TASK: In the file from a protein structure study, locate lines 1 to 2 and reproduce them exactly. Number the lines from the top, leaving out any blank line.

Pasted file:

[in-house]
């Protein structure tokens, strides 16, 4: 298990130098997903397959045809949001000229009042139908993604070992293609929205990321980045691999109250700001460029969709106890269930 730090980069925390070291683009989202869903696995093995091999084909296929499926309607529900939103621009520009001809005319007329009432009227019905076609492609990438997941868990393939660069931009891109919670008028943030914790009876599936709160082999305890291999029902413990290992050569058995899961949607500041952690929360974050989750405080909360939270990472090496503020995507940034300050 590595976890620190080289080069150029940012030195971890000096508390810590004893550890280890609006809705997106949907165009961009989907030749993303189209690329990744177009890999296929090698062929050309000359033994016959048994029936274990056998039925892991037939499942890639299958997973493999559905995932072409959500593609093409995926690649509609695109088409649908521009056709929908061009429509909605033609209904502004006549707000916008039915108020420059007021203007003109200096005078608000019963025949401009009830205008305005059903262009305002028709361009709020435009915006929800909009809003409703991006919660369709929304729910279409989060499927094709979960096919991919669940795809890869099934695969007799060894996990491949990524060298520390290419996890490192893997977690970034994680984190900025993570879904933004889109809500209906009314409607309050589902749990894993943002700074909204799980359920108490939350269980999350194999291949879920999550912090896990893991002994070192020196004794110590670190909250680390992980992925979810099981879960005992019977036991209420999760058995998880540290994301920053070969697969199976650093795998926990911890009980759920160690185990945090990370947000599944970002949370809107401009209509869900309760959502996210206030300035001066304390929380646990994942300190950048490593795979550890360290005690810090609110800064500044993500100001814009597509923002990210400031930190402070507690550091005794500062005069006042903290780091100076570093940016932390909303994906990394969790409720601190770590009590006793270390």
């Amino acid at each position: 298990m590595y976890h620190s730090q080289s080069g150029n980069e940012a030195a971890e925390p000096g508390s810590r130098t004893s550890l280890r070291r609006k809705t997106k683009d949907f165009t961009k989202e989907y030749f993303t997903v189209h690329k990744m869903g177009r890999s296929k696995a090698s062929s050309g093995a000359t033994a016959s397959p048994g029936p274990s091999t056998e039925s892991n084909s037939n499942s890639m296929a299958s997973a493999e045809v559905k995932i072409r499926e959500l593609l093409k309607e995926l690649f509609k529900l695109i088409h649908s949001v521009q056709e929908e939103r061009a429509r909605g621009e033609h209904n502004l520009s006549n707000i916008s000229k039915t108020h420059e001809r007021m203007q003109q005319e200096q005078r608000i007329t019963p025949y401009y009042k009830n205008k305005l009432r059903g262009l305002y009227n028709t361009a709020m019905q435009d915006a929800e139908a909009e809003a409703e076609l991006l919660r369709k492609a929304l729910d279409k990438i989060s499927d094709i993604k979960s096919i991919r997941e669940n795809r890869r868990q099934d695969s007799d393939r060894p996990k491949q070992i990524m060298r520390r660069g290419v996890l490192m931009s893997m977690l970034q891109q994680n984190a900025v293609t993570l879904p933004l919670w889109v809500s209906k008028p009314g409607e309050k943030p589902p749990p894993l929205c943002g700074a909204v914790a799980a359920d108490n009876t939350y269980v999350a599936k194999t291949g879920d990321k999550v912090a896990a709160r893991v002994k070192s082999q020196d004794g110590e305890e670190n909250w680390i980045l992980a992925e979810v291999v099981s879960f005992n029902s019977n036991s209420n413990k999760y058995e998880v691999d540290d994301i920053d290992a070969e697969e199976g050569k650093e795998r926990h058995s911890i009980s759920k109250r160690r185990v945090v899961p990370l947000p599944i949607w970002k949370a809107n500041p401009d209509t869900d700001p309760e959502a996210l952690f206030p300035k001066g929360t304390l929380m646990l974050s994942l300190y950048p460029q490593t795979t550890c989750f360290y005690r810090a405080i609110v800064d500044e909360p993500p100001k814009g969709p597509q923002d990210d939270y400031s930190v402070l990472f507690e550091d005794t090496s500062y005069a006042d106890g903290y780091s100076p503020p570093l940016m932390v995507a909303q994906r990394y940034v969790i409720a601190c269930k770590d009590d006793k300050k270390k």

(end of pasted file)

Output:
[in-house]
């Protein structure tokens, strides 16, 4: 298990130098997903397959045809949001000229009042139908993604070992293609929205990321980045691999109250700001460029969709106890269930 730090980069925390070291683009989202869903696995093995091999084909296929499926309607529900939103621009520009001809005319007329009432009227019905076609492609990438997941868990393939660069931009891109919670008028943030914790009876599936709160082999305890291999029902413990290992050569058995899961949607500041952690929360974050989750405080909360939270990472090496503020995507940034300050 590595976890620190080289080069150029940012030195971890000096508390810590004893550890280890609006809705997106949907165009961009989907030749993303189209690329990744177009890999296929090698062929050309000359033994016959048994029936274990056998039925892991037939499942890639299958997973493999559905995932072409959500593609093409995926690649509609695109088409649908521009056709929908061009429509909605033609209904502004006549707000916008039915108020420059007021203007003109200096005078608000019963025949401009009830205008305005059903262009305002028709361009709020435009915006929800909009809003409703991006919660369709929304729910279409989060499927094709979960096919991919669940795809890869099934695969007799060894996990491949990524060298520390290419996890490192893997977690970034994680984190900025993570879904933004889109809500209906009314409607309050589902749990894993943002700074909204799980359920108490939350269980999350194999291949879920999550912090896990893991002994070192020196004794110590670190909250680390992980992925979810099981879960005992019977036991209420999760058995998880540290994301920053070969697969199976650093795998926990911890009980759920160690185990945090990370947000599944970002949370809107401009209509869900309760959502996210206030300035001066304390929380646990994942300190950048490593795979550890360290005690810090609110800064500044993500100001814009597509923002990210400031930190402070507690550091005794500062005069006042903290780091100076570093940016932390909303994906990394969790409720601190770590009590006793270390």